Powerful Hurricane Matthew will send its strongest winds into Palm Beach County near high tide, which could enhance the potential for deadly storm surge.
More than 4,000 people are riding out Hurricane Matthew in one of the counties shelters after emergency managers ordered evacuations of mobile homes and barrier islands.
They are using new maps from the National Hurricane Center in making those decisions. Those maps debuted during Hurricane Hermine, which hit Florida’s panhandle as a Category 1 storm in August.
“Historically speaking, storm surge is the biggest reason for deaths in a hurricane or tropical cyclone,” said Jamie Rhome, storm surge specialist for the National Hurricane Center. “Our wind-based warnings are really good, so now we are just trying to advance our surge-based products.”
In a worse-case scenario, Palm Beach County could see between 3 and 6 feet of storm surge above dry ground. Areas in the Space Coast, including Kennedy Space Center, could see more than 9 feet of storm surge above dry ground.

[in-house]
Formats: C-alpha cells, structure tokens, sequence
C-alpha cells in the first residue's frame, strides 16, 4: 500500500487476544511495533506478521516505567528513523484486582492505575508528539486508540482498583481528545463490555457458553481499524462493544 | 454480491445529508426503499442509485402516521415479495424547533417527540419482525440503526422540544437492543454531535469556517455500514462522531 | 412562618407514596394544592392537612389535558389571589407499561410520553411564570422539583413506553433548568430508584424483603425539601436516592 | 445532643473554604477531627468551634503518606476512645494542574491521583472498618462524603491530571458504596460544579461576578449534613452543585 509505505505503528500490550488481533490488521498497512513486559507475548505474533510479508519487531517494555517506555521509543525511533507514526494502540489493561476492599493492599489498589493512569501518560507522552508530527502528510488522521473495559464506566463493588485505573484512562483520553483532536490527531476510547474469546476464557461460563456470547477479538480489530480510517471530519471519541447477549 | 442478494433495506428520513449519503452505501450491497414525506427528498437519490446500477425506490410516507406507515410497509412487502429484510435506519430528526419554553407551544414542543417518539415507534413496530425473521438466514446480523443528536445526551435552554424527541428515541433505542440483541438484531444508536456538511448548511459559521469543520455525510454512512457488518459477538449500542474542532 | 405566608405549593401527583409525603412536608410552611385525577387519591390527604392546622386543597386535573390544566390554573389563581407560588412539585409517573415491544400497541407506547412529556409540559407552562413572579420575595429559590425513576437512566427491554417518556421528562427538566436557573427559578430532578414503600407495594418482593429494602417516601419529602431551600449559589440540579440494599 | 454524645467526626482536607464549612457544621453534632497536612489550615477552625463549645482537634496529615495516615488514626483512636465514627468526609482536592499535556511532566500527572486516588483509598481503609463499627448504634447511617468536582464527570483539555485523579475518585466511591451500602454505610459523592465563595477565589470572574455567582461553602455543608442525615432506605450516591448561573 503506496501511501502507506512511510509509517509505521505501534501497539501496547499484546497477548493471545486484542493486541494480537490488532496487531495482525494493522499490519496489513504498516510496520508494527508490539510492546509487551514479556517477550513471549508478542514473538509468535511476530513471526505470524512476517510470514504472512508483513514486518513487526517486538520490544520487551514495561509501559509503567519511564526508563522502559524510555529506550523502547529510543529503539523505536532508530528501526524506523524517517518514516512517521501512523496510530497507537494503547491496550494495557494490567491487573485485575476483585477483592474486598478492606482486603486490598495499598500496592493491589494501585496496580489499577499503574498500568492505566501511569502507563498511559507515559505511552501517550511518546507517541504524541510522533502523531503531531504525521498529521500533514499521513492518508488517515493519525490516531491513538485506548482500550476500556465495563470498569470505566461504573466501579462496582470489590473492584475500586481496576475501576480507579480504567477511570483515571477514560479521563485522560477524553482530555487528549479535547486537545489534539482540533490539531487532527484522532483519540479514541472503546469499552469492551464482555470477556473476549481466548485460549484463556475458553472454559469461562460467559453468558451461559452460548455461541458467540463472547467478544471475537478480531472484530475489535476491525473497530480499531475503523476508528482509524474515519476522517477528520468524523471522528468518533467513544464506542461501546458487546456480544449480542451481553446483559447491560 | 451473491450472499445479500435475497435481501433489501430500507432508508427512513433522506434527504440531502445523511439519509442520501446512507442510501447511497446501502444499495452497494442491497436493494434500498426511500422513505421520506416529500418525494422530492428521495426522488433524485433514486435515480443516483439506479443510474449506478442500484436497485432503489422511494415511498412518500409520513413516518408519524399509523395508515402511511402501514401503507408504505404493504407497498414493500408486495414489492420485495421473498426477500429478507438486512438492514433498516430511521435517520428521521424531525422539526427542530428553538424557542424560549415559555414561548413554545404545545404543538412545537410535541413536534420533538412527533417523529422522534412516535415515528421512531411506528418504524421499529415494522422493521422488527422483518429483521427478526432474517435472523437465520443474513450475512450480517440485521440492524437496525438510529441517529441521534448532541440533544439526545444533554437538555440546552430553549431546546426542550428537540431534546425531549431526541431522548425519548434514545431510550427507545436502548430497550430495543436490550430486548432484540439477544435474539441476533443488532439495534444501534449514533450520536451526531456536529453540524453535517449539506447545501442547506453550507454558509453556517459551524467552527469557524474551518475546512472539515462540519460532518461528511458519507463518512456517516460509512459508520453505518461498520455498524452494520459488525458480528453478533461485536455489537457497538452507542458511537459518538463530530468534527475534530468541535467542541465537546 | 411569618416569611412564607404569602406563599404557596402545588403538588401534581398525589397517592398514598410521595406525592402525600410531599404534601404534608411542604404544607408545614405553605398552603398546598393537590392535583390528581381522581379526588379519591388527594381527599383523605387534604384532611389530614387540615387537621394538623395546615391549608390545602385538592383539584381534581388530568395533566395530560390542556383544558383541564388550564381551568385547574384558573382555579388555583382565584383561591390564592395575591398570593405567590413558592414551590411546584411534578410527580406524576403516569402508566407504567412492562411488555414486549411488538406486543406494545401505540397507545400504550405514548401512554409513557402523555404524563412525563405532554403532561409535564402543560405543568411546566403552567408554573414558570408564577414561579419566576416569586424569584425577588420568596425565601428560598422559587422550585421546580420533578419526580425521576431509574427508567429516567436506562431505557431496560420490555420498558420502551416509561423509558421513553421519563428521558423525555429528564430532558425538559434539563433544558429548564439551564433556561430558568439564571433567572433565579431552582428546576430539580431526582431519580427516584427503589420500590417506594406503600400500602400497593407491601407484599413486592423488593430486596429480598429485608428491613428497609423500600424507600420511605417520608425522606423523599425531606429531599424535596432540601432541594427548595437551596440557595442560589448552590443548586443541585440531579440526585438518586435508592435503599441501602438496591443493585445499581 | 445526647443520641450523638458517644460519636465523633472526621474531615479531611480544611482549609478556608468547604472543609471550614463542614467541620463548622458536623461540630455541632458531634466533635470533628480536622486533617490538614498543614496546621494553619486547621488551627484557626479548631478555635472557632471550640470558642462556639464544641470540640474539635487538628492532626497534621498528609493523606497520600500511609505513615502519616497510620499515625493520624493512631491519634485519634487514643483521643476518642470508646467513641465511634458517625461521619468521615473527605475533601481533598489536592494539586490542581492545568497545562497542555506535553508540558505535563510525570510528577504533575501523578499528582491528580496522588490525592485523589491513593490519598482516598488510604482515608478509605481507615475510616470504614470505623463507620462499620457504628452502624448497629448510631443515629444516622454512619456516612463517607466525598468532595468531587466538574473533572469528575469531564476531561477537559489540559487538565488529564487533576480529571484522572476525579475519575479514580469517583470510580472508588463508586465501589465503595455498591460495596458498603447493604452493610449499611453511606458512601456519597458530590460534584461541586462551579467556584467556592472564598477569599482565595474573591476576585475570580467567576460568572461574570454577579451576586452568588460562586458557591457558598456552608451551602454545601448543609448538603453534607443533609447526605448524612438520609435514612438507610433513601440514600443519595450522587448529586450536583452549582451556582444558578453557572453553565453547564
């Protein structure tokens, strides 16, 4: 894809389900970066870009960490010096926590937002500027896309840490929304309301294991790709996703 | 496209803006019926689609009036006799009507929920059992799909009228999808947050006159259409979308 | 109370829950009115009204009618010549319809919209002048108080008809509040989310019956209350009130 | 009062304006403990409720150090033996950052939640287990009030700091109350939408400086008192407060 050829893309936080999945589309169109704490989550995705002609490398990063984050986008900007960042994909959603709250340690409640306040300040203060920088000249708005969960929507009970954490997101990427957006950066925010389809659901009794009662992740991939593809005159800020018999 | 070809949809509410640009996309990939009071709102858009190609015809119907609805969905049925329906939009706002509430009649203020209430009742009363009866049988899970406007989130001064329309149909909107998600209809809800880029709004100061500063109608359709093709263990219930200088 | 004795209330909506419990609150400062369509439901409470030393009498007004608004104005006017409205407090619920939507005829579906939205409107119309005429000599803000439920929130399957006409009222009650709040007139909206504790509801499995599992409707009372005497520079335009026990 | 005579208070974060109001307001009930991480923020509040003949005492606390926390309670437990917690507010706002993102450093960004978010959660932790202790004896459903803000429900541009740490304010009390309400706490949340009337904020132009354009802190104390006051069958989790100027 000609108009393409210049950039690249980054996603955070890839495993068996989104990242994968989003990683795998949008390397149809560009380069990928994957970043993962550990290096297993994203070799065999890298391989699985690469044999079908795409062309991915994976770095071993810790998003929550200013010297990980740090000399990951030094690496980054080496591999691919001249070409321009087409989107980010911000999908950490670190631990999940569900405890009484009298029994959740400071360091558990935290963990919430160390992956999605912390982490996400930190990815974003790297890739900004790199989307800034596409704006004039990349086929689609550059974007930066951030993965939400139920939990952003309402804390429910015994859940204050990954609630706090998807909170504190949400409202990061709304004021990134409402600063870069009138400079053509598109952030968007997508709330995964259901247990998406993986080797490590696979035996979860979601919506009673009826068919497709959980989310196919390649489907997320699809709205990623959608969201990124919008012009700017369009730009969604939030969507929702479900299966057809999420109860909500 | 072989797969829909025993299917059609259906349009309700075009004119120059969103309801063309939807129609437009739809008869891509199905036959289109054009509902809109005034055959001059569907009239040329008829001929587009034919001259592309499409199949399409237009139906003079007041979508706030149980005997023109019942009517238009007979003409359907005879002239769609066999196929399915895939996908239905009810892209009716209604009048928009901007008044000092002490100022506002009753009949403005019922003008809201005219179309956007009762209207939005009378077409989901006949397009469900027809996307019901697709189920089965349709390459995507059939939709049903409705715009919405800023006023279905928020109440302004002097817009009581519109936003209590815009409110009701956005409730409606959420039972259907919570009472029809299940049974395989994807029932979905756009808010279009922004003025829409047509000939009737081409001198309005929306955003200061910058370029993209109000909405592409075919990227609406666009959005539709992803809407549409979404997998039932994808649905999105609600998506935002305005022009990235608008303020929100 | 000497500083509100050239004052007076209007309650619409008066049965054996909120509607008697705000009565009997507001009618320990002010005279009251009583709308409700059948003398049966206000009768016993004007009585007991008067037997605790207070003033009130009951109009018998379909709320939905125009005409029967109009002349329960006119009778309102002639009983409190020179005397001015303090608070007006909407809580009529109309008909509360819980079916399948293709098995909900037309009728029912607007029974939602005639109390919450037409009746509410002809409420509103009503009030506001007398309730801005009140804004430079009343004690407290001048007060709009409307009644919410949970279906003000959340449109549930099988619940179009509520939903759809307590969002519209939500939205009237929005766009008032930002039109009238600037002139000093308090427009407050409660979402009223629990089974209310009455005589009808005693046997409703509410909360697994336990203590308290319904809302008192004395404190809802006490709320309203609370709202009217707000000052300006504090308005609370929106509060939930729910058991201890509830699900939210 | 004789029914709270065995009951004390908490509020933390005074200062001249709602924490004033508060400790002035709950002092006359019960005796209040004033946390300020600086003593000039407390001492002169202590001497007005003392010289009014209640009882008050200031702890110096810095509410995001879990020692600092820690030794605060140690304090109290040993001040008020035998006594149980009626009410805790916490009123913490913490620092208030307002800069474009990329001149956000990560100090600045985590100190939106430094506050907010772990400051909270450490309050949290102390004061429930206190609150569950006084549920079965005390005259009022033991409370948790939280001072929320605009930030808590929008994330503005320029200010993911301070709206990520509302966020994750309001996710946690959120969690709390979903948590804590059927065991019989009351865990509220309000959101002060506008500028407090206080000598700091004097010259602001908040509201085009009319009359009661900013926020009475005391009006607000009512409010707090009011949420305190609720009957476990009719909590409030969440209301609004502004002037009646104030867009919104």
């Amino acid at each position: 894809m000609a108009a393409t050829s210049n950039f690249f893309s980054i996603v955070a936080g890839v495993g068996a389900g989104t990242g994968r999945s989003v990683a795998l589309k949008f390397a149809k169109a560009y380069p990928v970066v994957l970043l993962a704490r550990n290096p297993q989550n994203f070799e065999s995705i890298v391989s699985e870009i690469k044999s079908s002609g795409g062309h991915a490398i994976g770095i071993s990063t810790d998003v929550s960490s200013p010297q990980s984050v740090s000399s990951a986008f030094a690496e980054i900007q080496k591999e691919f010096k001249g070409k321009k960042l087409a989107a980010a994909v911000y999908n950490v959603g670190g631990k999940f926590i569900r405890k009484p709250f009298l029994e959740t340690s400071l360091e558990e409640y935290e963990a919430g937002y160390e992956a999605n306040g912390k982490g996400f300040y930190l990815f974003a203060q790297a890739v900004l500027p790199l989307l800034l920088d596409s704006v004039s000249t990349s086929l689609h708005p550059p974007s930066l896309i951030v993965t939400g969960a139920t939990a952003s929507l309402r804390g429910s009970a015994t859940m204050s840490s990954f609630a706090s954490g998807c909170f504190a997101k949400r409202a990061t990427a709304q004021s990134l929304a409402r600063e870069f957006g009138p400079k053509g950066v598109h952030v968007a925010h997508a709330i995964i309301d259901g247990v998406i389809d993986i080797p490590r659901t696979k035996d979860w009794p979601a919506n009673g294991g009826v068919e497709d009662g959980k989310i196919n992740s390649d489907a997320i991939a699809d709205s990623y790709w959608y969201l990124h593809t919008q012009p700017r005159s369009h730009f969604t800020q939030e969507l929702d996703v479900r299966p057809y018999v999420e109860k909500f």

Rhome said there’s no rigid benchmark for when the maps will be issued with each individual storm, but that typically they accompany either wind-based watches or warnings.
“Anything that can be done to communicate better is an improvement,” said Hugh Willoughby, a retired 27-year veteran of the National Oceanic and Atmospheric Administration’s hurricane division and a professor at Florida International University. “They want people to know that you don’t want to be somewhere that will be underwater.”
Between 1963 and 2012, 49 percent of tropical cyclone deaths were storm surge related. Another 27 percent were attributed to rain accumulation. Just 8 percent of deaths were from wind.